The Court assessed the developmental history of the provisos to S.33 and disagreed with the contention of the Plaintiff. While S.18(2) did not differ between persons or companies in regards to grant of licenses – however, the second proviso to S.33 specifically restricts such persons when the concerned act is a business related to issue or grant of licenses. Quoting Taylor v. Taylor, the court opined that the language of the second proviso restricted the permission of carrying out business of issuing grant or licenses of copyrights to copyright societies alone, and to no other entities. The Court also established that the restriction under the second proviso to S.33 did not interfere with the right of the owner of the copyright, be it under S.18 or S.30.

The Court also took note of the judgement delivered in Leopold Café & Stores &Anr v. Novex Communications Pvt. Ltd, reported in 2014 SCC Online Bom 1324, and agreed with the opinion,  that Novex was indeed carrying out the business of issuing or granting license in respect of works for which there exists a copyright, and that Novex was doing so in contravention of the restriction under S.33.

The Court also took note of the opinion of the judgement delivered by Delhi High Court in Novex Communications Private Limited v. Lemon Tree Hotels Limited, wherein the Court emphasized the restriction being only for the musical work in a sound recording, and not the sound recording itself. However, the Court did not agree with this opinion, reasoning that it did not factor in the distinction between a license being issued in an individual capacity of an owner, or as a business for the same.

The Court was of the opinion that, if the business of grant or issuance of licenses was allowed by other persons in addition to copyright societies, it would render the inclusion of the word ‘only’ by the legislature, into the language of the proviso to be considered redundant. Quoting Sankar Ram & Co. v. Kasi Naicker ((2003) 11 SCC 699), the Court reiterated that it should proceed with the assumption that every word in a legislation was put there with a purpose, and that it is the legislative intent for every word there to have effect.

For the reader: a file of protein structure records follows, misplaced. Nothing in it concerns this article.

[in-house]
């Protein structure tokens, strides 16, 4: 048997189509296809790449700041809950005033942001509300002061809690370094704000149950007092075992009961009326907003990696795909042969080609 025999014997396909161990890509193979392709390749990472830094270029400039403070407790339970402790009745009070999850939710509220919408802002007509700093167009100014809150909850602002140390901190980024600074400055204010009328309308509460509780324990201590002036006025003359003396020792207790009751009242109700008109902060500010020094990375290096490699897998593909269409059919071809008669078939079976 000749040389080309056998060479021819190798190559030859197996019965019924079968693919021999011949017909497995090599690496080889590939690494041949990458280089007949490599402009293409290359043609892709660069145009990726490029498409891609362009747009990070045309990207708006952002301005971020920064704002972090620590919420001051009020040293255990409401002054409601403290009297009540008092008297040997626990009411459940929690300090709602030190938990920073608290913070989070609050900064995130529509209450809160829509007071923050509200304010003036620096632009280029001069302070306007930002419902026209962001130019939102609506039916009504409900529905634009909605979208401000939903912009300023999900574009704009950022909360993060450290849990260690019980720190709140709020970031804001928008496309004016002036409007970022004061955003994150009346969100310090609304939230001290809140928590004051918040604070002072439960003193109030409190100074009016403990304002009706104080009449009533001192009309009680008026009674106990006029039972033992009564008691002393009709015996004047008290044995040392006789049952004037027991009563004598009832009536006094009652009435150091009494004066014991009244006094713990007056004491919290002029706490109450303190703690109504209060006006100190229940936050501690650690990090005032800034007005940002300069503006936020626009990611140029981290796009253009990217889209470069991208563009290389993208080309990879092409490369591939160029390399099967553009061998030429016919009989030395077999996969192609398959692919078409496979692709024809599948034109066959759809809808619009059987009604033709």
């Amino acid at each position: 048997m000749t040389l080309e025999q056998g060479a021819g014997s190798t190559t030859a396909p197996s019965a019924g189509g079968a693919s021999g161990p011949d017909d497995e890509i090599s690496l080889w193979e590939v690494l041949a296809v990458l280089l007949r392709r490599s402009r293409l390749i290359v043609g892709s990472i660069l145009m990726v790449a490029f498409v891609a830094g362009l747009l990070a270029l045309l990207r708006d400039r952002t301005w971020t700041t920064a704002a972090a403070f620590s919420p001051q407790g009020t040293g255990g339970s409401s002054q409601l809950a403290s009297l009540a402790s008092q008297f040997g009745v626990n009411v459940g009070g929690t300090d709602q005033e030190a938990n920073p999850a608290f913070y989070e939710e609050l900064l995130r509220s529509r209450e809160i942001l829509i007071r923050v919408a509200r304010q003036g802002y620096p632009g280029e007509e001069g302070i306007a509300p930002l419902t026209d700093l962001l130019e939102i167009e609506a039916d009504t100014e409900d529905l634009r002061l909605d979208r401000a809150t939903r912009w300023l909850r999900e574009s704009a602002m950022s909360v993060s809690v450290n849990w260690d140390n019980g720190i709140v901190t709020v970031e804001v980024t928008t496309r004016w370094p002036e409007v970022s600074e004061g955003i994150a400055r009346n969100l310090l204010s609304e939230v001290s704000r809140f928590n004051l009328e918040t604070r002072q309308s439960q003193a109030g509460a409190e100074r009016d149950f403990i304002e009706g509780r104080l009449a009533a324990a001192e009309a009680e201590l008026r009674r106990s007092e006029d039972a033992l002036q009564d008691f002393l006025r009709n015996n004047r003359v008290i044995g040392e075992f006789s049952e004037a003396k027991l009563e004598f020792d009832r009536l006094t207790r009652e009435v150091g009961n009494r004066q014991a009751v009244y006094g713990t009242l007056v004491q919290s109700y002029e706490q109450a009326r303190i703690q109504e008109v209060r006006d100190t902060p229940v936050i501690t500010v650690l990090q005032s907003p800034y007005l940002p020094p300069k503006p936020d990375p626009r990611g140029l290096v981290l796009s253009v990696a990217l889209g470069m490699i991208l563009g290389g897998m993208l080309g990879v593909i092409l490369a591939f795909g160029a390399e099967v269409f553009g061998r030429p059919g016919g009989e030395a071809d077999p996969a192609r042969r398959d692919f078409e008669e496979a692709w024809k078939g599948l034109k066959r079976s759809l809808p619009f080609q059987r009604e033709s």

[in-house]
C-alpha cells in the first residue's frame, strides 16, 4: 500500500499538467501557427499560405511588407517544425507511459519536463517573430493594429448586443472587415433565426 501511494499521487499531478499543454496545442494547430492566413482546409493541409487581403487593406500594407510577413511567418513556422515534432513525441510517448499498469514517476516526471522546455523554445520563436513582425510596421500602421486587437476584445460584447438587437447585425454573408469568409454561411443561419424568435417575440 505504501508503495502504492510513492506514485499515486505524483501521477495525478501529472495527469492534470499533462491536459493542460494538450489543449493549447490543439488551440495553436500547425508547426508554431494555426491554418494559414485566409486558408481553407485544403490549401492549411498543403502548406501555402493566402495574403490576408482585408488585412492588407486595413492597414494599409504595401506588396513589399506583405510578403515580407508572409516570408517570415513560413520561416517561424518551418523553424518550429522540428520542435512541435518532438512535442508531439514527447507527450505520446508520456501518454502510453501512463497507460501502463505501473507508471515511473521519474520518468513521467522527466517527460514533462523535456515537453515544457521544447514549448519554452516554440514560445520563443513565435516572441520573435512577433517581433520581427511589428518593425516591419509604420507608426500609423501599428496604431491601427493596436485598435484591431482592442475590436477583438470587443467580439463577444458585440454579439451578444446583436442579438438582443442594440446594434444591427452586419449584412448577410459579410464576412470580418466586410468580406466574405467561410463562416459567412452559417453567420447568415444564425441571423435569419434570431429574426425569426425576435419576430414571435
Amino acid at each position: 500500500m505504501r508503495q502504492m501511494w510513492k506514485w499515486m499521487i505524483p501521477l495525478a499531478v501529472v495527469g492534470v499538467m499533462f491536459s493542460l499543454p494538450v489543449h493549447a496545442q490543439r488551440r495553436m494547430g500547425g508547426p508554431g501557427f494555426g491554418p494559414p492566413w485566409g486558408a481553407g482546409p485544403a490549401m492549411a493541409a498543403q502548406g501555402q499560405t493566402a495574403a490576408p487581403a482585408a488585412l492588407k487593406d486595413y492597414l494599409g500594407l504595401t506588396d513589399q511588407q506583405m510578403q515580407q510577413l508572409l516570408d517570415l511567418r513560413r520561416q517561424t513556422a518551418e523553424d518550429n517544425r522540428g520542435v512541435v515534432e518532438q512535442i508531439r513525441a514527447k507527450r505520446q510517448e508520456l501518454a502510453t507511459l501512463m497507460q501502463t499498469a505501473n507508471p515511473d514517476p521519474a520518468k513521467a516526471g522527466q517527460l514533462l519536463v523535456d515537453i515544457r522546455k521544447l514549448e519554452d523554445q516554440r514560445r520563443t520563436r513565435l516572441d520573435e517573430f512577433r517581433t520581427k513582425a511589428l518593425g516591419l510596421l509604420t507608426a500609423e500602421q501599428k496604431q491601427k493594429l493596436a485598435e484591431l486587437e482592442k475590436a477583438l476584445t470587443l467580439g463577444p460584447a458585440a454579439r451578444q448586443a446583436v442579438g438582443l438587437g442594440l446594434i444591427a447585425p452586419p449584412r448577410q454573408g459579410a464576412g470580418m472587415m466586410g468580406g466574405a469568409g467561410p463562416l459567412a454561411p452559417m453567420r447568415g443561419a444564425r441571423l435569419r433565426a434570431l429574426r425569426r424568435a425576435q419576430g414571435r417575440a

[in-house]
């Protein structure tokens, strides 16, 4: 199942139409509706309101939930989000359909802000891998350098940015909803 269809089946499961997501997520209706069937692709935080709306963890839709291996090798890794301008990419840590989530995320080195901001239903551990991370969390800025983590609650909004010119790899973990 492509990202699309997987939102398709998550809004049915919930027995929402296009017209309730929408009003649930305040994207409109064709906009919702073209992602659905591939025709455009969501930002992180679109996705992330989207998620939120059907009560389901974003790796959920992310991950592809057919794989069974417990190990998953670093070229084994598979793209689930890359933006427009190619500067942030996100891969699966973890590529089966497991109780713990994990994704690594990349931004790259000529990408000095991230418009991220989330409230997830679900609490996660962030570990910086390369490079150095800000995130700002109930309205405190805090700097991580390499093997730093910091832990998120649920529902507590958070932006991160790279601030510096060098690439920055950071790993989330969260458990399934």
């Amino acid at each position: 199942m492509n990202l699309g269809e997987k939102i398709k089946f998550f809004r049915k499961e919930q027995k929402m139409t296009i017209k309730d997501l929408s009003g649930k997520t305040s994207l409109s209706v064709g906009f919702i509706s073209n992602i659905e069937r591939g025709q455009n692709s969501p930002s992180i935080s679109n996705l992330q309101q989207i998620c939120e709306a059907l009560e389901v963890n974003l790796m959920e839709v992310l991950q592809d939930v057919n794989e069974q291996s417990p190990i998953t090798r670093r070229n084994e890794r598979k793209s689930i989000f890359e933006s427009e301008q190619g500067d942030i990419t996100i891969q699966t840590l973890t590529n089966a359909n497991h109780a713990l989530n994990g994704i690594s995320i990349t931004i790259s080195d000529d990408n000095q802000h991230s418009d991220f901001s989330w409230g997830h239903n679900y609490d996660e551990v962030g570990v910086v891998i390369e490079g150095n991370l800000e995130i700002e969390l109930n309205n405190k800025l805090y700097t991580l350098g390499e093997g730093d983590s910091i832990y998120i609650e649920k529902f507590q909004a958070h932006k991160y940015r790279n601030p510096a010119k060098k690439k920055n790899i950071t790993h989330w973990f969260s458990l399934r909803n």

In the opinion of the Court, the reason behind the introduction of the second proviso by the 2012 Amendment to the Copyright Act, 1957 – was the fact that the copyright societies were being taken over the by owners of the copyrights, while the authors were being pushed to the back. S.17 and 18 left the authors and composers with almost no share of royalties. The amendments to S.33 were made so that the business of issuance of licenses for copyrights can be routed only through the copyright societies, thus allowing for the benefits to be equally shared between the owners, as well as authors and composers of the copyright, on both ends. While the court did agree that joining a copyright society as an owner is optional, by virtue of S.34 of the Act, it did state that the right to issue licenses as an owner remains unimpacted only till the point it is in individual capacity – it does not remain uninfluenced once it enters the dimension of being for the purpose of a business in that nature.

The Court held that the basis of the suit instituted by the Plaintiff was a misconception on its part that its right was infringed by the Defendants, as by virtue of the restrictions in the second proviso to S.33, the Plaintiff was barred from issuing licenses as a business in the first place.


Citation: M/S.Novex Communications. vs Dxc Technology Pvt. Ltd, decided by Madras high Court on 8th of December, 2021, available at, accessed on 18.01.2021.

About the Author

Authored by Tanmaya Purohit (Intern, BananaIP Counsels)